Everything You Need to Know About Precipitous Labor

In the realm of birth stories, we occasionally hear tales where mothers undergo ‘Precipitous Labor,’ marked by the rapid onset and progression of labor, resulting in delivery in unusual settings such as cabs or airplanes. Everything you need to know about precipitous labor revolves around this rare occurrence, accounting for just 3% of deliveries, where the baby ‘just comes so fast’ as mothers often exclaim.

While most births take several hours, some mothers and fathers endure labors that are “precipitous” and last barely a few hours. While rapid labor may sound appealing (less pain and fewer contractions, for example), it is associated with a number of potential dangers for both mother and child. Learn all about the signs, triggers, and potential outcomes of premature labor right here.

What is “Precipitous Labor”?

The position of the baby, the use of an epidural, and the mother’s level of experience all play a role in how long labor lasts. The earliest stages of labor often last anywhere from six hours for first-time mothers to a full day for veterans. When your cervix dilates and contractions become more intense, this phase of labor is called active labor and can last anywhere from four to eight hours.

Premature or accelerated labor rarely follows this pattern. “When labor lasts only two or three hours, this is called preterm labor,” explains Dr. Iffath Hoskins, M.D., a specialist in maternal-fetal medicine at NYU Langone Health. The cervix of a woman experiencing precipitous labor quickly progresses from a minimal dilation (say, two or three centimeters) to a completely dilated state.

What Causes Precipitous Labor?

Premature labor has no established risk factors. However, according to David F. Colombo, M.D., medical director for obstetrics at Spectrum Health Medical Group in Grand Rapids, Michigan, “If a woman has had lots of children, they are at risk for delivering more quickly.” Those who have once experienced a premature birth are also more likely to have another one.

While the exact cause of premature labor in some pregnancies remains unknown, research have linked various health issues to an increased risk of labor starting too early. The European Journal of Obstetrics and Gynecology and Reproductive Biology, for one, lists the following health issues as possible precipitous labor triggers:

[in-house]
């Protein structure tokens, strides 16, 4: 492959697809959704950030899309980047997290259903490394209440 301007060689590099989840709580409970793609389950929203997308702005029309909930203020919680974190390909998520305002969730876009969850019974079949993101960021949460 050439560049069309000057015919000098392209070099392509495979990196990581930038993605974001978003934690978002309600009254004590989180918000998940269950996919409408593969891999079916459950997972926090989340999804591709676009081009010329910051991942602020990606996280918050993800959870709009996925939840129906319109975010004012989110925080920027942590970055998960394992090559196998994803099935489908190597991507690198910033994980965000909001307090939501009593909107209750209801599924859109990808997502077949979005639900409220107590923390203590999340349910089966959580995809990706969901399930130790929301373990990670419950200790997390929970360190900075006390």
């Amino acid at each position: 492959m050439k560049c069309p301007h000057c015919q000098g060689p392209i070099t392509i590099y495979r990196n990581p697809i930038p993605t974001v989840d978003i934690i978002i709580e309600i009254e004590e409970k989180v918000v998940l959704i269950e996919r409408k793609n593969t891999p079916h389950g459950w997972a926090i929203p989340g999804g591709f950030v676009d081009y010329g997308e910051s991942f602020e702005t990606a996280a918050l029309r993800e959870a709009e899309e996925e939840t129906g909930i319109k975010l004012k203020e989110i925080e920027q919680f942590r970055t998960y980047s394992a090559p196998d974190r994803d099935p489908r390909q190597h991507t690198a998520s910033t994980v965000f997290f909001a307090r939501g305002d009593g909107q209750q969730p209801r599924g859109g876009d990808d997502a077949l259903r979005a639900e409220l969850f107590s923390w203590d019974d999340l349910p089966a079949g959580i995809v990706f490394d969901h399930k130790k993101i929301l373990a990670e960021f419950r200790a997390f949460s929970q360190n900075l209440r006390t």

• Placental abruption.
  • Chronic hypertension.
  • Fertility treatments.
  • Intrauterine growth restriction.
  • Low birth weight.
  • Induction with prostaglandins.

Signs of Premature Labor

Premature labor is characterized by the rapid onset of labor pains. Multiple contractions may come quickly after one another. For some, the pressure or contraction is sudden and continual. Pain and the need to push are possible outcomes of the cervix dilatation process.

The intensity of regular contractions during childbirth increases gradually. Period cramps will be mild at first but will increase in intensity and duration with time. Constant and immediate pain, together with the need to bear down and push, characterize the contractions of precipitous labor.

Rapid Labor and Delivery Complications

Dr. Colombo notes that some people think having a baby quickly is wonderful. Faster labor and delivery is a popular option. They won’t have to spend as much time as normal in active labor, which is when most women experience the most discomfort and anguish. However, there are usually negative consequences associated with having birth too quickly.

Dr. Hoskins explains that a mother or father who gives birth quickly runs the risk of tearing her vagina or perineum. Bleeding can also occur in the uterus or vagina. The birth may not be fully sterile if doctors have to rush to “catch” the baby.

Injuries to the baby’s head or brain during the baby’s fast descent through the mother’s soft and bony tissues are a known concern. Because of the shift in pressure, the unborn child may experience cerebral bleeding and may aspirate amniotic fluid.

When the shoulder becomes entangled with the mother’s pelvic bones, a condition known as shoulder dystocia occurs. Also, some newborns suffer mild, temporary breathing problems after delivery, indicating a more challenging adjustment to life outside the womb. Rapid labor can induce mental difficulty in an unprepared mother or father in the form of shock, despair, or other states.

How to Reach the Medical Center

It’s concerning for the expecting mother and father to experience premature labor when they reside a long distance from the hospital. Another issue is that by the time they get to the hospital, they may be too far along in labor to receive pain relief from an epidural.

Dr. Colombo recommends consulting your healthcare physician about your expected date of delivery and your plans for giving birth if you reside a significant distance from the nearest hospital. Your doctor may recommend enrolling in birthing classes, arriving at the hospital earlier than usual, and getting ready for the possibility of home birth.

Dr. Colombo concurs that an early induction is not recommended. Some expectant mothers desire to be induced before 39 weeks to guarantee that they give birth in a medical facility, although doing so can be risky. Birth at full term reduces the likelihood that your child will experience complications with breathing or brain development.

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